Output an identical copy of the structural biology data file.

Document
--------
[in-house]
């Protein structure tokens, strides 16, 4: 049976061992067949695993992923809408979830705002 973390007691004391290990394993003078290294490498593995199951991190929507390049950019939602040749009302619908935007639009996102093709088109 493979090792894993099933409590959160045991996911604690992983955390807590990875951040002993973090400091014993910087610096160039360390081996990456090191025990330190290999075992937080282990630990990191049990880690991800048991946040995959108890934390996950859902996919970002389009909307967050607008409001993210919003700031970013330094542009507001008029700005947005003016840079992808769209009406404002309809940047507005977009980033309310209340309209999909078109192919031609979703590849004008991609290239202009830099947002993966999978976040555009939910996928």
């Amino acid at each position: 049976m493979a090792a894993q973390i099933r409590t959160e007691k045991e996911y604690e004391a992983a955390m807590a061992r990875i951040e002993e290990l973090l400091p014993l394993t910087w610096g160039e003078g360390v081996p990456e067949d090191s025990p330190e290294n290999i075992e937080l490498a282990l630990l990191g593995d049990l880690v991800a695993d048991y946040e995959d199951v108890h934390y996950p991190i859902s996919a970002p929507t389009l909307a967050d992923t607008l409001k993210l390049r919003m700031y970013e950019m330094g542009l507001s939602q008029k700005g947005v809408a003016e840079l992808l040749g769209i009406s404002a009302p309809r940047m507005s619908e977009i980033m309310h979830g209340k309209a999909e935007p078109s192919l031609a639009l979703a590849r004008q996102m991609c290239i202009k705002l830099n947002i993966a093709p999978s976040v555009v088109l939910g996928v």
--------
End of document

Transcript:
[in-house]
């Protein structure tokens, strides 16, 4: 049976061992067949695993992923809408979830705002 973390007691004391290990394993003078290294490498593995199951991190929507390049950019939602040749009302619908935007639009996102093709088109 493979090792894993099933409590959160045991996911604690992983955390807590990875951040002993973090400091014993910087610096160039360390081996990456090191025990330190290999075992937080282990630990990191049990880690991800048991946040995959108890934390996950859902996919970002389009909307967050607008409001993210919003700031970013330094542009507001008029700005947005003016840079992808769209009406404002309809940047507005977009980033309310209340309209999909078109192919031609979703590849004008991609290239202009830099947002993966999978976040555009939910996928």
């Amino acid at each position: 049976m493979a090792a894993q973390i099933r409590t959160e007691k045991e996911y604690e004391a992983a955390m807590a061992r990875i951040e002993e290990l973090l400091p014993l394993t910087w610096g160039e003078g360390v081996p990456e067949d090191s025990p330190e290294n290999i075992e937080l490498a282990l630990l990191g593995d049990l880690v991800a695993d048991y946040e995959d199951v108890h934390y996950p991190i859902s996919a970002p929507t389009l909307a967050d992923t607008l409001k993210l390049r919003m700031y970013e950019m330094g542009l507001s939602q008029k700005g947005v809408a003016e840079l992808l040749g769209i009406s404002a009302p309809r940047m507005s619908e977009i980033m309310h979830g209340k309209a999909e935007p078109s192919l031609a639009l979703a590849r004008q996102m991609c290239i202009k705002l830099n947002i993966a093709p999978s976040v555009v088109l939910g996928v």